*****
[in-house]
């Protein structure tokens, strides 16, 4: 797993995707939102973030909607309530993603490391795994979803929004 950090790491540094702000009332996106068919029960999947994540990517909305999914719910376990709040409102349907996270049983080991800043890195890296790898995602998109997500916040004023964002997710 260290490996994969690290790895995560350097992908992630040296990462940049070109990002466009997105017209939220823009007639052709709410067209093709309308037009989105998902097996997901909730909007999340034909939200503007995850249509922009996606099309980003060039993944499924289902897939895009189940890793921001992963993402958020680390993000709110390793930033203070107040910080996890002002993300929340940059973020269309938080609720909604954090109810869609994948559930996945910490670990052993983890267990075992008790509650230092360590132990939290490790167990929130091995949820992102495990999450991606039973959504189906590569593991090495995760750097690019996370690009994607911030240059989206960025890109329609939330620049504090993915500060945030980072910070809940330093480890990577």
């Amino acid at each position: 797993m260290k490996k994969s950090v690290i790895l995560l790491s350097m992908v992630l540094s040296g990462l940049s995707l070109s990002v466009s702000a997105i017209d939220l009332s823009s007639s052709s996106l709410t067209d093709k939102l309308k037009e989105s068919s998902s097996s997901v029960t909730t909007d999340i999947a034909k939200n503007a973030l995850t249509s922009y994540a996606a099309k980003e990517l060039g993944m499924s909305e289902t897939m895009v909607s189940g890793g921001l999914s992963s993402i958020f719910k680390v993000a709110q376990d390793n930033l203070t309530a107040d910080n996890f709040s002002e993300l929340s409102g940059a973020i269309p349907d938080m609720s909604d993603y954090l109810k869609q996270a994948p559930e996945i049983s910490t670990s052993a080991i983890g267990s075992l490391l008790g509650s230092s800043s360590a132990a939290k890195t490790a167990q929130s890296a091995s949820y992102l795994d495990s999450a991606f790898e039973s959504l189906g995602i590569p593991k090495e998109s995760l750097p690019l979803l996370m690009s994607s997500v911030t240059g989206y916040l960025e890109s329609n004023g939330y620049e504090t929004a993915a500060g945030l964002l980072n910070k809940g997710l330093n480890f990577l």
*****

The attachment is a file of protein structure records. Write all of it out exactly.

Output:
[in-house]
């Protein structure tokens, strides 16, 4: 797993995707939102973030909607309530993603490391795994979803929004 950090790491540094702000009332996106068919029960999947994540990517909305999914719910376990709040409102349907996270049983080991800043890195890296790898995602998109997500916040004023964002997710 260290490996994969690290790895995560350097992908992630040296990462940049070109990002466009997105017209939220823009007639052709709410067209093709309308037009989105998902097996997901909730909007999340034909939200503007995850249509922009996606099309980003060039993944499924289902897939895009189940890793921001992963993402958020680390993000709110390793930033203070107040910080996890002002993300929340940059973020269309938080609720909604954090109810869609994948559930996945910490670990052993983890267990075992008790509650230092360590132990939290490790167990929130091995949820992102495990999450991606039973959504189906590569593991090495995760750097690019996370690009994607911030240059989206960025890109329609939330620049504090993915500060945030980072910070809940330093480890990577």
């Amino acid at each position: 797993m260290k490996k994969s950090v690290i790895l995560l790491s350097m992908v992630l540094s040296g990462l940049s995707l070109s990002v466009s702000a997105i017209d939220l009332s823009s007639s052709s996106l709410t067209d093709k939102l309308k037009e989105s068919s998902s097996s997901v029960t909730t909007d999340i999947a034909k939200n503007a973030l995850t249509s922009y994540a996606a099309k980003e990517l060039g993944m499924s909305e289902t897939m895009v909607s189940g890793g921001l999914s992963s993402i958020f719910k680390v993000a709110q376990d390793n930033l203070t309530a107040d910080n996890f709040s002002e993300l929340s409102g940059a973020i269309p349907d938080m609720s909604d993603y954090l109810k869609q996270a994948p559930e996945i049983s910490t670990s052993a080991i983890g267990s075992l490391l008790g509650s230092s800043s360590a132990a939290k890195t490790a167990q929130s890296a091995s949820y992102l795994d495990s999450a991606f790898e039973s959504l189906g995602i590569p593991k090495e998109s995760l750097p690019l979803l996370m690009s994607s997500v911030t240059g989206y916040l960025e890109s329609n004023g939330y620049e504090t929004a993915a500060g945030l964002l980072n910070k809940g997710l330093n480890f990577l």